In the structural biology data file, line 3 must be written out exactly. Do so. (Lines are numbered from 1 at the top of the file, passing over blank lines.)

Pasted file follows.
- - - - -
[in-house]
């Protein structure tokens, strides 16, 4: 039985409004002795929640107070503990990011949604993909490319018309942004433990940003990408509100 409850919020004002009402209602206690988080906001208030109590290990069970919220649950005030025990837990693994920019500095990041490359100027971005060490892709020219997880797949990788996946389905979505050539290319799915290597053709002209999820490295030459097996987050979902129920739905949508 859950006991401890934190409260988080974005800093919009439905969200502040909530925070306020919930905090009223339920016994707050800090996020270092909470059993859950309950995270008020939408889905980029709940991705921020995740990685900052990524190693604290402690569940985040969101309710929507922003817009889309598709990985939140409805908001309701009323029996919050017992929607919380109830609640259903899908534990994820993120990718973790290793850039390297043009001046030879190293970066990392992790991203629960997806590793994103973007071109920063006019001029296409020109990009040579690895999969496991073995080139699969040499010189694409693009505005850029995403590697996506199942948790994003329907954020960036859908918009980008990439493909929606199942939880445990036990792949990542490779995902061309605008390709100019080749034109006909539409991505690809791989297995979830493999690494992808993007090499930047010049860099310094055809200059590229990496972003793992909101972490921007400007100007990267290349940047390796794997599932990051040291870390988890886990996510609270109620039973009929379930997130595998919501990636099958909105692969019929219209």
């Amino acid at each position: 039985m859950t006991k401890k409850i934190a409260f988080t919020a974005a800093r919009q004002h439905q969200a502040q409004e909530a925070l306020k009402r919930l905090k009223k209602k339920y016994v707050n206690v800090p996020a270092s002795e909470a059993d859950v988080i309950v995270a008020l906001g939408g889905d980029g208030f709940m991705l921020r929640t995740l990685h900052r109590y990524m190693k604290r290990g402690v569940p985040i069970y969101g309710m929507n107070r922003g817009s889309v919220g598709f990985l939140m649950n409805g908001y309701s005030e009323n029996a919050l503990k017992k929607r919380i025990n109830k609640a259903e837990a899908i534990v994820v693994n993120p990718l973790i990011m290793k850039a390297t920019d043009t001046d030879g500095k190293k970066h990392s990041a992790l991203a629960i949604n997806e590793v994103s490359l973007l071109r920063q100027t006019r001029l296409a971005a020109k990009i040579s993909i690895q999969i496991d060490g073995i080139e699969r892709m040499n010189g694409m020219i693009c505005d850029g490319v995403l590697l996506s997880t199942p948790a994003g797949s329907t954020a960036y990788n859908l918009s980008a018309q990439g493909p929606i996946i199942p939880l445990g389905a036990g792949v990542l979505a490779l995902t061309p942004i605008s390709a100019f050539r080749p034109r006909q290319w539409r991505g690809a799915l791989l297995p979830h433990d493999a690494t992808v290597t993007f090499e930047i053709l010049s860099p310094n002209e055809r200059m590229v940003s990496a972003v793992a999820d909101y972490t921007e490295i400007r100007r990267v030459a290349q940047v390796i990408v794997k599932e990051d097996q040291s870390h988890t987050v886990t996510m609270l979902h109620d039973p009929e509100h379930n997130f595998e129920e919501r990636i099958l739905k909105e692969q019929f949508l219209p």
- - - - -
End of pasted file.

């Amino acid at each position: 039985m859950t006991k401890k409850i934190a409260f988080t919020a974005a800093r919009q004002h439905q969200a502040q409004e909530a925070l306020k009402r919930l905090k009223k209602k339920y016994v707050n206690v800090p996020a270092s002795e909470a059993d859950v988080i309950v995270a008020l906001g939408g889905d980029g208030f709940m991705l921020r929640t995740l990685h900052r109590y990524m190693k604290r290990g402690v569940p985040i069970y969101g309710m929507n107070r922003g817009s889309v919220g598709f990985l939140m649950n409805g908001y309701s005030e009323n029996a919050l503990k017992k929607r919380i025990n109830k609640a259903e837990a899908i534990v994820v693994n993120p990718l973790i990011m290793k850039a390297t920019d043009t001046d030879g500095k190293k970066h990392s990041a992790l991203a629960i949604n997806e590793v994103s490359l973007l071109r920063q100027t006019r001029l296409a971005a020109k990009i040579s993909i690895q999969i496991d060490g073995i080139e699969r892709m040499n010189g694409m020219i693009c505005d850029g490319v995403l590697l996506s997880t199942p948790a994003g797949s329907t954020a960036y990788n859908l918009s980008a018309q990439g493909p929606i996946i199942p939880l445990g389905a036990g792949v990542l979505a490779l995902t061309p942004i605008s390709a100019f050539r080749p034109r006909q290319w539409r991505g690809a799915l791989l297995p979830h433990d493999a690494t992808v290597t993007f090499e930047i053709l010049s860099p310094n002209e055809r200059m590229v940003s990496a972003v793992a999820d909101y972490t921007e490295i400007r100007r990267v030459a290349q940047v390796i990408v794997k599932e990051d097996q040291s870390h988890t987050v886990t996510m609270l979902h109620d039973p009929e509100h379930n997130f595998e129920e919501r990636i099958l739905k909105e692969q019929f949508l219209p």